posted by Civil_Disobedient at 7:48 AM on April 23, 2010

Go to a cramped space and take advantage of the shots you couldn't get with a longer lens. I bought a wide angle lens just before my last trip to Venice because the long lens I took the previous time couldn't pull in enough of the tight surroundings to give a good feel of the place.
posted by ChuqD at 9:33 AM on April 23, 2010

Forgive my not answering the question directly, but if you want a cheap way to add some zoom, you could buy an adapter and an old 50mm manual focus lens. I have a stash of my parent's Canon FD lenses, so I bought an m43-Canon adapter on eBay for around $70 and I can swap my 20mm for a 28mm or 50mm whenever I get bored.

You could look around for some cheap manual lenses then get the adapter for whatever type is easiest to find - around here i see lots of Minolta MD lenses in the pawn shops. For under $150 you can be shooting with a 50mm (100mm equivalent) manual focus lens.
posted by Gortuk at 9:36 AM on April 23, 2010

jehsom mentioned foreground, middle and background. One of the tricks I've found with slightly wider lenses is to not only move forward and back, but also to bend down or stand on things. Get away from eye-level. If you're close to the ground, you'll almost always have something in the foreground. Getting higher, you can find things like a nearby tree-top, top of a fence, or a sign. Or bring a prop to put in the foreground. I have a squishycow I got from Tucows years ago that rides in my camera bag. It's appeared in pictures in faraway places when I couldn't figure out a composition. "Well, I guess I'll just shoot a squishycow photo. Oh wait, hey, that's a good angle...."

And if you find it just isn't working at all, in spite of trying new things and new shooting positions, go back to a longer lens. Everyone "sees" differently.
posted by DaveP at 11:09 AM on April 23, 2010

Best answer: I think people are taking the “zoom with your feet” thing too literally. It’s not supposed to mean “walk closer to your subject and that will exactly duplicate the effects of zooming a lens.” Yes, walking closer will change your perspective, but sometimes that’s a good thing.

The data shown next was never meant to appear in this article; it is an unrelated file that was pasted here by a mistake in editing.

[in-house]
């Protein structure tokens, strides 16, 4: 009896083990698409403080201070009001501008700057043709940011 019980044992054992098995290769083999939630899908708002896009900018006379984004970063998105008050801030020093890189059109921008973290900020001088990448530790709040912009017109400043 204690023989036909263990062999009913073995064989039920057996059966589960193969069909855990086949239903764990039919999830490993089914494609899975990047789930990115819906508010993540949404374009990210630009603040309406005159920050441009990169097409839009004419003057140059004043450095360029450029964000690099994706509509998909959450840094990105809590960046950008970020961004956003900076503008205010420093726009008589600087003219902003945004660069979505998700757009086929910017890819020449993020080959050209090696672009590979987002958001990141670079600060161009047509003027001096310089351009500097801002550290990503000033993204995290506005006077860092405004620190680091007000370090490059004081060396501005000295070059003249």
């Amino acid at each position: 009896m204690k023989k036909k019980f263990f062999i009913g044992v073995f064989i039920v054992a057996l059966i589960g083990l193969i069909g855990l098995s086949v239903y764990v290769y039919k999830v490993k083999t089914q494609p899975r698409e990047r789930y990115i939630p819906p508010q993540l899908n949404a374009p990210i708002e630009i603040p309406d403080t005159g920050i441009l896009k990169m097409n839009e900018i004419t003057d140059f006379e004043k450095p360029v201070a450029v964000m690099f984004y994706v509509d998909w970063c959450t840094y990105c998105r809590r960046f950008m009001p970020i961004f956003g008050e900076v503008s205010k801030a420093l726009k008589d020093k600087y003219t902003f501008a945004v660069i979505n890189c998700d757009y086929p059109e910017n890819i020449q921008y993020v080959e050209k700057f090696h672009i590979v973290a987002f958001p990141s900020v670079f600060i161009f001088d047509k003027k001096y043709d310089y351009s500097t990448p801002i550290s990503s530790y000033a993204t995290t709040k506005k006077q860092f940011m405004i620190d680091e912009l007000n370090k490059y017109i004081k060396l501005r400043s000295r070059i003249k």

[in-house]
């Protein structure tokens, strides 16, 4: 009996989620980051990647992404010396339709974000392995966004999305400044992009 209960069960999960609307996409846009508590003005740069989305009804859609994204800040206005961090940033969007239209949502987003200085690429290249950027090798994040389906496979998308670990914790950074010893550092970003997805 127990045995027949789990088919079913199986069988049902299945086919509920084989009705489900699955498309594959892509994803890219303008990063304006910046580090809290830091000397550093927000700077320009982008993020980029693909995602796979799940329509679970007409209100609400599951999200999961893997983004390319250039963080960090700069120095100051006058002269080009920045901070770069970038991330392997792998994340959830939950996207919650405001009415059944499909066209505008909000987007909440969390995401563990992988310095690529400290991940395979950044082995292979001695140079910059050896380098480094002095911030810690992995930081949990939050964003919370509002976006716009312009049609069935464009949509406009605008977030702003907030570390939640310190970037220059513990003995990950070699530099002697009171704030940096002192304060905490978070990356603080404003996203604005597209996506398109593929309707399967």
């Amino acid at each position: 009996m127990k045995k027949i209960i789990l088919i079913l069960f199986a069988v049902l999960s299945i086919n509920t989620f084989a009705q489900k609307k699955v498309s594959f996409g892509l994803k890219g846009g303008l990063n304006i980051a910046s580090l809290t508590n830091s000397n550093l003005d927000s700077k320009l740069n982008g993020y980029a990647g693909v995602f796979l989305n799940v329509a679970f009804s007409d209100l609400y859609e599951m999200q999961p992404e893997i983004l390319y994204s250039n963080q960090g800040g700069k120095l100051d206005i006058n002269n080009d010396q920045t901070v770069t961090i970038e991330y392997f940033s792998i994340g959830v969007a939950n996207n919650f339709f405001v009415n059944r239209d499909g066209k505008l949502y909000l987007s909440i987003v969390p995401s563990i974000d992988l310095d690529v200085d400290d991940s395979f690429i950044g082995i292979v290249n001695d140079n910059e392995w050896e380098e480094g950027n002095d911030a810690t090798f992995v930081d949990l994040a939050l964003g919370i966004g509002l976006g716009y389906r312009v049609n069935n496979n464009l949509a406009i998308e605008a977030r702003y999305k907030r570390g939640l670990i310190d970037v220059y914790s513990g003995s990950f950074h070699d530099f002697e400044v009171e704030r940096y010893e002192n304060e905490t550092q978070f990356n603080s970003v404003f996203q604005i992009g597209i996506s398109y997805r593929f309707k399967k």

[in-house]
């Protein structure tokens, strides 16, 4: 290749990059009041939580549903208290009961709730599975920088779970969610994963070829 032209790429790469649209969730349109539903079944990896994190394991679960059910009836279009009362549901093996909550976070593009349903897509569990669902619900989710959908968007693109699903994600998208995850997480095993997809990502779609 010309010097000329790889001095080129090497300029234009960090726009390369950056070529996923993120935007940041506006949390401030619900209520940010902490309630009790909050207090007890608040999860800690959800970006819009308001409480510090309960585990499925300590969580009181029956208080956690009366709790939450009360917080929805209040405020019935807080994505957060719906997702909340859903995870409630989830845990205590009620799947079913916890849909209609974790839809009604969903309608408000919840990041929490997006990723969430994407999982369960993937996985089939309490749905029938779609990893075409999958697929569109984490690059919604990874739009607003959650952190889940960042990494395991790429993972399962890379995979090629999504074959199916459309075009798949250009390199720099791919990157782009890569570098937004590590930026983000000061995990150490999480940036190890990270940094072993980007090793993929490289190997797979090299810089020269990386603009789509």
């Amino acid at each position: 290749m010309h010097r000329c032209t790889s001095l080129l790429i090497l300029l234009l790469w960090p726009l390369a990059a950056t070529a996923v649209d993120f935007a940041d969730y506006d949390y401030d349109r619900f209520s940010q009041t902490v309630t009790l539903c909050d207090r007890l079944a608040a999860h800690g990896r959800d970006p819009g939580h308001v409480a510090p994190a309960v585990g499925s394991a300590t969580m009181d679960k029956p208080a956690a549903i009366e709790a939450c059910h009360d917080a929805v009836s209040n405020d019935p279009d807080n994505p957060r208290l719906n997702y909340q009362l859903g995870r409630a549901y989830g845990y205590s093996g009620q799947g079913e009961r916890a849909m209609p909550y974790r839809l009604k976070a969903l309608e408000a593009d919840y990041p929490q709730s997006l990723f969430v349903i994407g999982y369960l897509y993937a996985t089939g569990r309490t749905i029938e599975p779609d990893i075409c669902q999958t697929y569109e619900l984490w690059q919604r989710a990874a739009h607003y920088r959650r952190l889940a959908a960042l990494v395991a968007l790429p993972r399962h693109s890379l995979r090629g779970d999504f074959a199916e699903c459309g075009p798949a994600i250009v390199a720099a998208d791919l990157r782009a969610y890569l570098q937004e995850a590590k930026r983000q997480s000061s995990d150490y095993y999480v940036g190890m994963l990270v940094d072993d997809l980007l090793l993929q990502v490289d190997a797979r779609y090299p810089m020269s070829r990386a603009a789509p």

When you’re out on the town with your superzoom, and you see an interesting thing on the other side of the street, you might be tempted to just zoom in and click the shutter. You might even end up with a nice shot. But if you only had your 17mm lens, you’d have to take the time to walk over there and figure out how to compose the picture so that only your interesting thing is in it. The limitation in your camera forced you to think more about your photo, and there’s a good chance you’d wind up with a nicer shot. Obviously, this won’t happen in every scenario, but it’ll happen often enough!
posted by Garak at 1:56 PM on April 23, 2010 [1 favorite]

Another way to think about this is "limited palette". I feel that these kinds of arbitrary restrictions are essential to develop your eye. The teacher who had the most effect on me told me two things that stay with me a couple of decades later: i) do the things that make you uncomfortable; ii) compose in the camera (i.e. no cropping).

Sometimes I walk around with my 5D and one prime lens chosen at random. I'm only allowed to make images that work with that lens; no cropping. Yes, this means I have to walk around to compose the picture, and sometimes I have to walk away because nothing fits with the lens, but so what? Because the important thing is to look at a scene and be able to see the picture instead of the actual objects in view. (Ansel Adams called that pre-visualization.)
posted by phliar at 5:41 PM on April 23, 2010 [2 favorites]

I think people are taking the “zoom with your feet” thing too literally. It’s not supposed to mean “walk closer to your subject and that will exactly duplicate the effects of zooming a lens.” Yes, walking closer will change your perspective, but sometimes that’s a good thing.

This is exactly right. Zoom with your feet is the best advice to give to a photographer who's shy about taking pictures of people or creating intimate images. That's why most aspiring photojournalists hear this advice. A zoom lens often makes for a sterile stand-offish image, and a wider lens often forces you to talk to your subjects, which will in turn lead to better pictures. Better pictures, here, doesn't necessarily mean technically or aesthetically better, but instead, perhaps, more meaningful, emotive, intimate, and thoughtful pictures. A good photographer can do that with a long lens, too, but the way a short lens forces you to get into a scene might well take you to another, dare I say, philosophical level with your pictures.
posted by msbrauer at 2:43 AM on April 24, 2010

A zoom lens often makes for a sterile stand-offish image, and a wider lens often forces you to talk to your subjects, which will in turn lead to better pictures.

That’s a good way to phrase it, and it reminds me: you might want to flip through a copy of National Geographic. The photogs often use surprisingly wide lenses for people shots—wider than I’d be comfortable with—with awesome results. They make you feel there in a way that photos made with a longer lens don’t.
posted by Garak at 7:40 AM on April 24, 2010

Response by poster: Thank you all very much. I took your advice to heart and there's some improvement already (315 pics yesterday and I actually liked one or two!)
posted by Skyanth at 2:10 AM on April 25, 2010